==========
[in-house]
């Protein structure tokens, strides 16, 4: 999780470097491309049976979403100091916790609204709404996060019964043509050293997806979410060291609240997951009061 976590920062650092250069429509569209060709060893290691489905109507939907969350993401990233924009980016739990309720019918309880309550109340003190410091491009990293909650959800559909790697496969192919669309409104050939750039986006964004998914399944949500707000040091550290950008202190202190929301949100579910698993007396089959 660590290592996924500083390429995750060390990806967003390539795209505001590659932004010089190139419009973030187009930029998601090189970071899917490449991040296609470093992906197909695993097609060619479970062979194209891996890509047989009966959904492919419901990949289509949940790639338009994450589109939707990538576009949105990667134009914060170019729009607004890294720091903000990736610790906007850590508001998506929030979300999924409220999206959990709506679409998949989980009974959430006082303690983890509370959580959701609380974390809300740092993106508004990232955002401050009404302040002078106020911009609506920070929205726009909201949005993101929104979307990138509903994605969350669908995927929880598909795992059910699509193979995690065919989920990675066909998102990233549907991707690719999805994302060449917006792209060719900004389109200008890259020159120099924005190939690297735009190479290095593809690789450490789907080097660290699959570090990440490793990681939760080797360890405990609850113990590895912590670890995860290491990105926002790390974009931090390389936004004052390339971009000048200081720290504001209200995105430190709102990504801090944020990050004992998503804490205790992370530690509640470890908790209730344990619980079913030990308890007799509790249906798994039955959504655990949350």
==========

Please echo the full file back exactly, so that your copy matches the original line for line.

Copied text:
[in-house]
């Protein structure tokens, strides 16, 4: 999780470097491309049976979403100091916790609204709404996060019964043509050293997806979410060291609240997951009061 976590920062650092250069429509569209060709060893290691489905109507939907969350993401990233924009980016739990309720019918309880309550109340003190410091491009990293909650959800559909790697496969192919669309409104050939750039986006964004998914399944949500707000040091550290950008202190202190929301949100579910698993007396089959 660590290592996924500083390429995750060390990806967003390539795209505001590659932004010089190139419009973030187009930029998601090189970071899917490449991040296609470093992906197909695993097609060619479970062979194209891996890509047989009966959904492919419901990949289509949940790639338009994450589109939707990538576009949105990667134009914060170019729009607004890294720091903000990736610790906007850590508001998506929030979300999924409220999206959990709506679409998949989980009974959430006082303690983890509370959580959701609380974390809300740092993106508004990232955002401050009404302040002078106020911009609506920070929205726009909201949005993101929104979307990138509903994605969350669908995927929880598909795992059910699509193979995690065919989920990675066909998102990233549907991707690719999805994302060449917006792209060719900004389109200008890259020159120099924005190939690297735009190479290095593809690789450490789907080097660290699959570090990440490793990681939760080797360890405990609850113990590895912590670890995860290491990105926002790390974009931090390389936004004052390339971009000048200081720290504001209200995105430190709102990504801090944020990050004992998503804490205790992370530690509640470890908790209730344990619980079913030990308890007799509790249906798994039955959504655990949350």